Precision: Keeping an eye on time, October 2017
Powerful players in the watch world
The pocket watch has enjoyed a bit of a resurgence in recent years, often finding a home nestled in the tweed waistcoat of a man with an overly coiffed beard. But individual eccentricity aside, a mass migration of the watch from wrist back to pocket seems unlikely.
In terms of longevity, however, the pocket watch is still way in the lead. Watches have been around for more than 500 years, and for the vast majority of that time they have been of the pocket variety. At the turn of the 20th century, the only watch you might possibly have seen worn on a wrist was as part of an ornate piece of ladies’ jewellery. No man would have been seen dead wearing a wristwatch.
But as the 20th century descended into whole new levels of warfare, putting a hand into a pocket to check the time was not something a chap was always in a position to do. So strapping the watch to the wrist was something done out of necessity rather than choice, and the first wristwatches were nothing more than pocket watches with straps fitted to them.
One of the earliest series-produced watches that was actually designed to live on the wrist was the Cartier Tank, which celebrates its 100th birthday this year. It was created in 1917 with a shape that was inspired by the aerial view of the Renault tanks that had recently rolled into combat on the Western Front.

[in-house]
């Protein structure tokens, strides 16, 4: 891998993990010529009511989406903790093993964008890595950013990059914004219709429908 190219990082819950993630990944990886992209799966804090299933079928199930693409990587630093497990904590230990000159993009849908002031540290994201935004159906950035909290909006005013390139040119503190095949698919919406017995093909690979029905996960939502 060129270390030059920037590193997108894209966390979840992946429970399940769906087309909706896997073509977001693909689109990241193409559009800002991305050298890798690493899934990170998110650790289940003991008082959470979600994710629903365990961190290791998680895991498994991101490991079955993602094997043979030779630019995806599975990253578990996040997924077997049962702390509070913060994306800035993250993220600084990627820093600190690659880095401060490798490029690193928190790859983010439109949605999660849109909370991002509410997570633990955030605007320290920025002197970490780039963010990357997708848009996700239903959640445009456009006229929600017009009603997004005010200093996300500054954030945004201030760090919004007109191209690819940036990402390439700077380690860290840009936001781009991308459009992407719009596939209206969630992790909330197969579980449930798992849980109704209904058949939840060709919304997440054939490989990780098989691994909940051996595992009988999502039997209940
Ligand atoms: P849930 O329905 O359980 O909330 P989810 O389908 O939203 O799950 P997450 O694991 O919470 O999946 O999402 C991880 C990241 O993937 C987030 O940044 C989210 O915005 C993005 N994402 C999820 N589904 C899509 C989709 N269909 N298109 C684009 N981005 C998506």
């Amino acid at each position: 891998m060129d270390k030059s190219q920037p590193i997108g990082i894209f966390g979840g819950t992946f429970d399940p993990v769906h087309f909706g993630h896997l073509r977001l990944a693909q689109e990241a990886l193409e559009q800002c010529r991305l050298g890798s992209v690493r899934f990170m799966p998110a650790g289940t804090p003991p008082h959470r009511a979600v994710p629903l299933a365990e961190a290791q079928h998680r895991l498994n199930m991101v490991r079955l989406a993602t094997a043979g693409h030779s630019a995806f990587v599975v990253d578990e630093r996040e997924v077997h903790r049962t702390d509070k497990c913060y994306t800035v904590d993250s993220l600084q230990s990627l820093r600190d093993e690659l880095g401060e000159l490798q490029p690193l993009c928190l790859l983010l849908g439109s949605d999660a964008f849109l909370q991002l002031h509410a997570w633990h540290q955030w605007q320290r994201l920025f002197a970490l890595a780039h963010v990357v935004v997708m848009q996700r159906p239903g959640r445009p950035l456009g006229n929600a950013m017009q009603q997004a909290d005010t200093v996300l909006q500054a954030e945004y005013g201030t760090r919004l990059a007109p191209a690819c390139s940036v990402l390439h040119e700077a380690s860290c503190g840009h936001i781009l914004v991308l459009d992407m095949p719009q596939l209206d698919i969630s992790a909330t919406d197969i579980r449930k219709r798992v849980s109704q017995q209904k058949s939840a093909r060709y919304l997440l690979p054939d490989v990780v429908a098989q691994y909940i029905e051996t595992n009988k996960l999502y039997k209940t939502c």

The singular yet incredibly elegant Tank, with rectangular dial and straight, protruding lugs, is undoubtedly one of the greatest watch designs of all time. Over the century, the Tank has remained as one of the most timelessly stylish watches for both men and women, boosted by an endless list of celebrity admirers from Fred Astaire and Cary Grant, to Lady Diana and Michelle Obama.
The steel-cased Tank is also Cartier’s most accessible automatic watch, with prices starting just under £3000. In an era of when people are regularly paying supercar money for watches, that is not at all bad for a piece of watch royalty. And one with such enduring appeal, it is likely to be around for as long as people keep wearing watches on their wrists.
Prices for the Cartier Solo XL Automatic start at £2860. The Solo XL with a stainless steel bracelet (pictured) costs £3050. www.cartier.com
When Wayde van Niekerk won the 400-metre gold at the Rio Olympics last year – beating Michael Johnson’s 17-year-old record in the process – he did so while wearing a complicated, eye-catching, yet incredibly light Richard Mille watch. The company is now paying tribute to the South African. It has an in-house automatic movement and a case machined from an ultra-light composite material developed by Richard Mille. £POA richardmille.com
Designer Simon Jordan has produced a limited-edition watch in tribute to the 70th anniversary of Franco Cortese’s historic first race win for Ferrari in the 1947 Terme di Caracalla in Rome. The caseback of the chronograph carries an engraving of the famous street circuit, which hosted the Rome Grand Prix between 1947 and 1951. It has a Swiss quartz movement in a 44mm steel case. With either a black or white dial, limited to 125 pieces each. £995 www.jordanbespoke.com